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The Improbable Wonders of Moojie Littleman is Robin Gregory's debut offering and although I didn't finish reading it, I did think it shows huge potential and would certainly like to see what she writes next.

Monday, 21 March 2016


My absolute favourites with ratings of 5/5 are, In The Land of Armadillos and Man Falls in Wilmslow with The Crow Girl, The Last Policeman and The Bottoms with ratings of 4/5.

That leaves Fellside with a rating of 3.5/5 and I have to say that after the phenomenal success of The Girl with all the Gifts I was a little disappointed with this one.

Monday, 7 March 2016

The Devil All The Time by Donald Ray Pollock

The Devil All The Time
Donald Ray Pollock
Publisher: Vintage Publishing
Source: Purchased (Waterstones)

*Content: Scenes of violence, mental and physical abuse, & truck loads of swearing*


So glad that I've read a run of really good books lately. I get a little disheartened when I try not to but have to abandon more than two books in a row. The latest few have been seriously good in my opinion and I will endeavour not to gush overly, which will, believe me, be hard not to do.

First up is, Donald Ray Pollock's debut novel, 'The Devil All The Time':

..."Unless he had whiskey running through his veins, Willard came to the clearing every morning and evening to talk to God. Arvin didn't know which was worse, the drinking or the praying. As far back as he could remember, it seemed that his father had fought the Devil all the time.”...

The Devil All The Time is unbelievably, the debut novel from Donald Ray Pollock. I couldn't fault it in any area. This gritty, perverse tale of interlinked short stories flows seamlessly from one narrative into another, then back again.  Written in the 3rd person narrative it is a deliriously twisted intensely gratuitously violent tale with deeply religious and Gothic under­tones.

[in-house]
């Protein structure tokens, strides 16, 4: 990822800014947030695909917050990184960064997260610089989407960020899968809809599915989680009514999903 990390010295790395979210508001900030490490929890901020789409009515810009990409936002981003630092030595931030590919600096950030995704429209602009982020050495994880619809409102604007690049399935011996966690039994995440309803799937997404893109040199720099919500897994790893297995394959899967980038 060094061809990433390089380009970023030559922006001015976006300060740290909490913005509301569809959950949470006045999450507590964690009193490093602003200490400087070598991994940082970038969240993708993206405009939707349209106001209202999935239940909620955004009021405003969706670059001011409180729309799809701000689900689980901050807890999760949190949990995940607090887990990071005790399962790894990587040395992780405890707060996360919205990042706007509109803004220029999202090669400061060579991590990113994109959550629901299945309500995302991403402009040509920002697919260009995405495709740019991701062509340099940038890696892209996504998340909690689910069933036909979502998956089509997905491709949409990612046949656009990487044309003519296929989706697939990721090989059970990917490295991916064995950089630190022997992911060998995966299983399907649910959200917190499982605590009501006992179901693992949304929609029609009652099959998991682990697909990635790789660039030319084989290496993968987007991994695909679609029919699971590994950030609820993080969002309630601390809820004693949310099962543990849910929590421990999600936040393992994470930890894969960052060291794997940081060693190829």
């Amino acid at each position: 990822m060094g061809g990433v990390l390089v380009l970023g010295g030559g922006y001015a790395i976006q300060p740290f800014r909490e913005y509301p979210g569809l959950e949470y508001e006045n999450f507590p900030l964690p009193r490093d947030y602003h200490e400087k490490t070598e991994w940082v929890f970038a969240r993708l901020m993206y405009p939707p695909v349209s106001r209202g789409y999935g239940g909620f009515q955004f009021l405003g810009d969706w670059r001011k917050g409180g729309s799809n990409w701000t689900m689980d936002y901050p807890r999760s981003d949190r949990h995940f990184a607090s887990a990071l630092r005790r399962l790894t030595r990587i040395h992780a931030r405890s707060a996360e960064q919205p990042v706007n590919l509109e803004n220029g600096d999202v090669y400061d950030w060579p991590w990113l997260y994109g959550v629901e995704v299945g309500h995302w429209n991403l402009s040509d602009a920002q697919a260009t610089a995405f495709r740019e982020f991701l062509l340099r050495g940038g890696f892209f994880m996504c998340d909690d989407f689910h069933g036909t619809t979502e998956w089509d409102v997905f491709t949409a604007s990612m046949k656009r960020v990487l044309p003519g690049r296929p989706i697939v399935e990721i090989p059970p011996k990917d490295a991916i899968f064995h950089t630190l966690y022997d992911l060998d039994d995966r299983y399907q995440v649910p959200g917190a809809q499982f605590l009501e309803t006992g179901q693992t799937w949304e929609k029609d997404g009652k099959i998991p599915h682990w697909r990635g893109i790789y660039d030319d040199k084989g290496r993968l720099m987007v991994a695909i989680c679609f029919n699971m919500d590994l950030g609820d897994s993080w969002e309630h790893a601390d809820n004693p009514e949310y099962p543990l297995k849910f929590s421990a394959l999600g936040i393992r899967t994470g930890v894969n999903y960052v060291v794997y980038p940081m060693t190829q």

It is an insightful character driven story about several complex tragic, manipulative and predatory personalities who live in and around rural southern Ohio and West Virginia during the late 1950's and 1960's.

One of the narrative perspectives is of Willard Russell, a traumatised WWII veteran returning from the bloody battle front at the end of the war.  On his journey home he sees a beautiful waitress at The Wooden Spoon Restaurant. He is instantly smitten, pursues and ultimately asks her to marry him.  It is during Charlotte's agonising terminal illness that he becomes increasingly unbalanced and resorts to disturbing prayer rituals and sacrifices in order to bring her back to her former health.

Caught in the middle of all this is Arvin, Willard and Charlotte's son who is forced to participate in the rituals. Despite an increasing intensity of praying and sacrificial offerings Charlotte dies and after further tragic events the traumatized Arvin is sent to live with his grandmother.